hTLR4 Cells were transfected with control, enhancer and promoter gRNAs and a CRISPRi construct. They were then treated with no LPS, LPS for 90 min and LPS for 12h. Differential expression analysis was performed for LPS treatment in CRISPRi control samples, gRNA condition in different LPS treatments, and the interaction between LPS treatment and gRNA condition.


S5 Table. Gene ontology enrichment for CRISPRi differentially expressed genes.

Gene ontology enrichment analysis was performed on gene sets from CRISPRi differential expression analysis.


S6 Table. Differential gene expression (FDR 0.05) for CRISPR edited clones.

hTLR4 Cells were transfected a CRISPR/Cas9 construct and a gRNA specific for the rs17622517 locus. Wild type, heterozygous or homozygous clones were isolated and then treated with no LPS, LPS for 90 min and LPS for 12h. Differential expression analysis was performed for LPS treatment in WT clones, and the interaction between genotype and LPS treatment.


S7 Table. Gene ontology enrichment for CRISPR edited differentially expressed genes.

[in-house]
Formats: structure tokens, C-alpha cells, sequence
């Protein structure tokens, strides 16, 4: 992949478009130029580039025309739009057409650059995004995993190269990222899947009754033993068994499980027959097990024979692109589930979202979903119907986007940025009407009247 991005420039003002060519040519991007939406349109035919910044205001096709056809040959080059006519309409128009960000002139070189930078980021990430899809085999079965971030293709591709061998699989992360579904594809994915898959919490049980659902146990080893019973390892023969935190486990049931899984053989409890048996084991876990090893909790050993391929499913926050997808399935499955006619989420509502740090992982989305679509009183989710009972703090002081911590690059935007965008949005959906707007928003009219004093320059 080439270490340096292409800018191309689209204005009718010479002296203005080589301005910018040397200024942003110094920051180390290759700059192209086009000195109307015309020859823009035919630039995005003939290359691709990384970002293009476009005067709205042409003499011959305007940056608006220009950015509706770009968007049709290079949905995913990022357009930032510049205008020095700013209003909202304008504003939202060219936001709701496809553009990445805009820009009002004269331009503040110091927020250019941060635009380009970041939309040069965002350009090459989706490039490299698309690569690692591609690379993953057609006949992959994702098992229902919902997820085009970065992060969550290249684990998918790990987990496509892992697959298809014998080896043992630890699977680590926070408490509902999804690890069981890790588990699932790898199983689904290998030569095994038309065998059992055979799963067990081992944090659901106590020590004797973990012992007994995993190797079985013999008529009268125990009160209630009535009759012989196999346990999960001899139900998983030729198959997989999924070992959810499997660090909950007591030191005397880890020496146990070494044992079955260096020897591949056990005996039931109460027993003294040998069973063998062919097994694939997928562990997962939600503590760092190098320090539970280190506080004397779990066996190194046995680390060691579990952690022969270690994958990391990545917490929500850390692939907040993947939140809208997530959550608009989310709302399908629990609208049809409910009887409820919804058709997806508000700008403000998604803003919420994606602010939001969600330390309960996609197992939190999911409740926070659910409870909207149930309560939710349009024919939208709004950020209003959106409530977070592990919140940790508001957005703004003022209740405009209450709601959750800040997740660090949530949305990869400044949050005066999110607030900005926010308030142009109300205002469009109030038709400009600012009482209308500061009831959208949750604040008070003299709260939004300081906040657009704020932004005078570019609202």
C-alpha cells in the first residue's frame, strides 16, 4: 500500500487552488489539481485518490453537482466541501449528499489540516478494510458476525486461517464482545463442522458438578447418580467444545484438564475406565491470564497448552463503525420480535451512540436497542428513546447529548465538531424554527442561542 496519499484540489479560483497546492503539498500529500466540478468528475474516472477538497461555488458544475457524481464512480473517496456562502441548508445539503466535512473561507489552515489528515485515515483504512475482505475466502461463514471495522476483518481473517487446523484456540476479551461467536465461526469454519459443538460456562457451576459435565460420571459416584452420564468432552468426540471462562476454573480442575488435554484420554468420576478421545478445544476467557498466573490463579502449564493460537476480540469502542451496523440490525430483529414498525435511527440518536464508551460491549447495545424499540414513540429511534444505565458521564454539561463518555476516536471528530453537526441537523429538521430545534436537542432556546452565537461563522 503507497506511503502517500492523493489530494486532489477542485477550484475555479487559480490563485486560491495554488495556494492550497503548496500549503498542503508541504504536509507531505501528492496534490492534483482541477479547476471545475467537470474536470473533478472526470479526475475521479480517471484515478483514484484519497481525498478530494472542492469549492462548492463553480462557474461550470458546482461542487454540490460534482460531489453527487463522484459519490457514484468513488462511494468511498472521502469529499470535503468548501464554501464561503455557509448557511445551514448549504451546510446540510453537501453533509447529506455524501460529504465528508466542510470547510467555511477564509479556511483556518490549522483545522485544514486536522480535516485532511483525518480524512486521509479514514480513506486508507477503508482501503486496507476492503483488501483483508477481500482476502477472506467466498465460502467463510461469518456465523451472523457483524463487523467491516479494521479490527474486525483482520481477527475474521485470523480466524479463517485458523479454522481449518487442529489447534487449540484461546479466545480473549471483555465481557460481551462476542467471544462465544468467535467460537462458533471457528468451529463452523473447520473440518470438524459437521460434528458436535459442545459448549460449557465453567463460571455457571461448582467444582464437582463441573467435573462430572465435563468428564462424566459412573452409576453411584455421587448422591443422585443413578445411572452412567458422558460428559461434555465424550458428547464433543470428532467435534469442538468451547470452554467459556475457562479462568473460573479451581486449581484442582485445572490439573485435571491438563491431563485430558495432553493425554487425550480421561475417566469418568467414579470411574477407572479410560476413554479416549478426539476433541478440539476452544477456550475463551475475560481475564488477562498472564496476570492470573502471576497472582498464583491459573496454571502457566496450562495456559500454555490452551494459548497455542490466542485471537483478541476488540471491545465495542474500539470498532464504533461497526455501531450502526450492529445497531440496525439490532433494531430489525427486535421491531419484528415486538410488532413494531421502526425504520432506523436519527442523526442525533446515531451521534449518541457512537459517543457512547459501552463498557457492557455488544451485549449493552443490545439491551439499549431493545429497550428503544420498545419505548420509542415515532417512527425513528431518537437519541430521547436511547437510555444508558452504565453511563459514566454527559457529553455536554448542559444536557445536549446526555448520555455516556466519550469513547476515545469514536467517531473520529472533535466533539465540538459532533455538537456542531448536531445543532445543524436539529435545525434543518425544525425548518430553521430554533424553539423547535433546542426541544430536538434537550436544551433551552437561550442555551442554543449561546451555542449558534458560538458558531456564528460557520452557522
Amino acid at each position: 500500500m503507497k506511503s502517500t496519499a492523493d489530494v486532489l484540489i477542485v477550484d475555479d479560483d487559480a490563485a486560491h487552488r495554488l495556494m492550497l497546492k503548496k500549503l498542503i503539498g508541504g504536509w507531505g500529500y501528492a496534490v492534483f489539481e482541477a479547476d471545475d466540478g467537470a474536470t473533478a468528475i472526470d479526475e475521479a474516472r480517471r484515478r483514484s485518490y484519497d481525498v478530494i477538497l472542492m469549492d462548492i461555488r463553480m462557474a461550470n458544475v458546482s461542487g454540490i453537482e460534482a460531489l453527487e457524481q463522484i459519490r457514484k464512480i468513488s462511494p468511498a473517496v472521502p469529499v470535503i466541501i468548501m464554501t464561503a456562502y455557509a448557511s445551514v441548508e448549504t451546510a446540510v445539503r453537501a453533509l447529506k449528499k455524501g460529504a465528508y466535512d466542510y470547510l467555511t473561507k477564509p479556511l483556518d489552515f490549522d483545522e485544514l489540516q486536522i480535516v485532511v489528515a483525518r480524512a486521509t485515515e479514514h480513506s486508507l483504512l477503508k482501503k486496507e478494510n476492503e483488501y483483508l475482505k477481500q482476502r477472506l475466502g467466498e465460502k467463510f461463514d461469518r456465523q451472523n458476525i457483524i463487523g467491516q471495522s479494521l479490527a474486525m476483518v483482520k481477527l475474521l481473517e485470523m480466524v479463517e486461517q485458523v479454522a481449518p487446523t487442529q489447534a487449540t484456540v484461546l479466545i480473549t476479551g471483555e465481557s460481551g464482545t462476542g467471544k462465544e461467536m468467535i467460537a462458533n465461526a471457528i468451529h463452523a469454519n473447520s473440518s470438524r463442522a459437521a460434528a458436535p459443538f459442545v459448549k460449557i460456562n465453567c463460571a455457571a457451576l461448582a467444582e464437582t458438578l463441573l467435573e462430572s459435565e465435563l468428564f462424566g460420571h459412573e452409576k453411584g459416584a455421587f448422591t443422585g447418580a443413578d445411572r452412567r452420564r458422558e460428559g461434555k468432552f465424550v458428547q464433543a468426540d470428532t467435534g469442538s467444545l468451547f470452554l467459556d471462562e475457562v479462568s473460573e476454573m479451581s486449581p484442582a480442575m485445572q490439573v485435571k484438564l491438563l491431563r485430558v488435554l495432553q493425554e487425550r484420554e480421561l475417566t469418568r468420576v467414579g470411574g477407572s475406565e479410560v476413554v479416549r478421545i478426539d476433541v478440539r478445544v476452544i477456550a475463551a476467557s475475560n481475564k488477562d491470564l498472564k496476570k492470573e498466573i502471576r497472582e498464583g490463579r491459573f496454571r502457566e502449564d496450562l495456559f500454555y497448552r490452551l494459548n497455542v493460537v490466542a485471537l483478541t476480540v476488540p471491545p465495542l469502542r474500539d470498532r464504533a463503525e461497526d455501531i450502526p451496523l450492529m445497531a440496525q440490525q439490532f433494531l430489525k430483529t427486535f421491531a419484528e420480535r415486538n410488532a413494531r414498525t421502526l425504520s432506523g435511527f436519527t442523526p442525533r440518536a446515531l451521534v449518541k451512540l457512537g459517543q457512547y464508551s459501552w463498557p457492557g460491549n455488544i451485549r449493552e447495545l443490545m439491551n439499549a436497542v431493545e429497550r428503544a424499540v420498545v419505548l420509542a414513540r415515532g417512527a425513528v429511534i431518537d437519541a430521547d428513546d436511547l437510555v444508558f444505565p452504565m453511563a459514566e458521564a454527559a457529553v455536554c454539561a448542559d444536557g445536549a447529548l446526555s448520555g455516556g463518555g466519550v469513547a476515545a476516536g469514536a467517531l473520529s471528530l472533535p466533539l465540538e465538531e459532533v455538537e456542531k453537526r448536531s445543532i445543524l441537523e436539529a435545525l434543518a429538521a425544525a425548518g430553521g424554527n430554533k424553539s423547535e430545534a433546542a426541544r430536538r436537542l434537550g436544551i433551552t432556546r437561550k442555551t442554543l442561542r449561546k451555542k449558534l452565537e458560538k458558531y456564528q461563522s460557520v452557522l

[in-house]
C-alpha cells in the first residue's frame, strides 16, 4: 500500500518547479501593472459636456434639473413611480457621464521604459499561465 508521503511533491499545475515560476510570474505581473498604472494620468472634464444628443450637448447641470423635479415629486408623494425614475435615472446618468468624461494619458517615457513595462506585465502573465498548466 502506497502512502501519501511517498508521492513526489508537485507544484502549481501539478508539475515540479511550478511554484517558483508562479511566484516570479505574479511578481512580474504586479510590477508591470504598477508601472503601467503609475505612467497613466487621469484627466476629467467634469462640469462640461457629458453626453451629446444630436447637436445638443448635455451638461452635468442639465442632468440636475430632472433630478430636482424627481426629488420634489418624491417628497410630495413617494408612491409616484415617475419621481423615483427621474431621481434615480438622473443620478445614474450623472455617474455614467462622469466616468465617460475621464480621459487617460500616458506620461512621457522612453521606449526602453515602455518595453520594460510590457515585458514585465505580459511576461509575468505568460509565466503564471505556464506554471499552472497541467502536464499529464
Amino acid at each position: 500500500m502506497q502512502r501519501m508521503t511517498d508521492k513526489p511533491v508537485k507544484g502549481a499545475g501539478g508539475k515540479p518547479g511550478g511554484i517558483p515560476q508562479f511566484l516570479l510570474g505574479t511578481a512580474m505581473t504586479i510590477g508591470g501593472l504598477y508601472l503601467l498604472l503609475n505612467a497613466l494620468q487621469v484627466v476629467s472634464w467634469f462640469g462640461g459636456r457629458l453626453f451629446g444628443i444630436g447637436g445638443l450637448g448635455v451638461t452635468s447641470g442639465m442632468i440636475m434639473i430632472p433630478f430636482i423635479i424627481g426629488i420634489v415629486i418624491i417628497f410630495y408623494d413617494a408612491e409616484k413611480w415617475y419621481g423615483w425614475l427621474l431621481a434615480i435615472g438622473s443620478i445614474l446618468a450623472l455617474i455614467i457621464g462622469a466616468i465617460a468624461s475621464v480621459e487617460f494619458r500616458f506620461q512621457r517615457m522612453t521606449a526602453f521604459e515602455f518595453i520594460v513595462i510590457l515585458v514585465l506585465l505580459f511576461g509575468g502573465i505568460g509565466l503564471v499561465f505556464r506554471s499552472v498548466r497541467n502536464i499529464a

Gene ontology enrichment analysis was performed on gene sets from CRISPR edited differential expression analysis.


S1 Fig. Trans-eQTL analysis with 126 cis-eQTL.

Histogram of the number of trans probes associated to each cis-eQTL SNP in monocyte trans-eQTL study at 0.05 FDR (A) and number of probes associated with each SNP at 0.5 FDR (B).


S2 Fig.

rs17622517 cis association with expression of genes within 1 MB in monocytes in control (A) and LPS 90 min stimulation (B).


S3 Fig. Trans-eQTL associations for rs17622517.

Twelve most significant trans-eQTLs associated with rs17622517 under 6h LPS at FDR < 0.05.


S4 Fig. Secondary eQTL signal in the IRF1 locus.

A) Locus zoom plot highlighting LD pattern for second top SNP in IRF1 cis-eQTL and B) cis-eQTL effect of rs147386065 on IRF1, C) trans-eQTL effect sizes of the significant rs17622517 trans-eQTLs (FDR < 50%) versus effect sizes of rs147386065 trans effects on the same genes.


S5 Fig. Comparison of LPS response in HEK293-hTLR4 cells versus monocytes.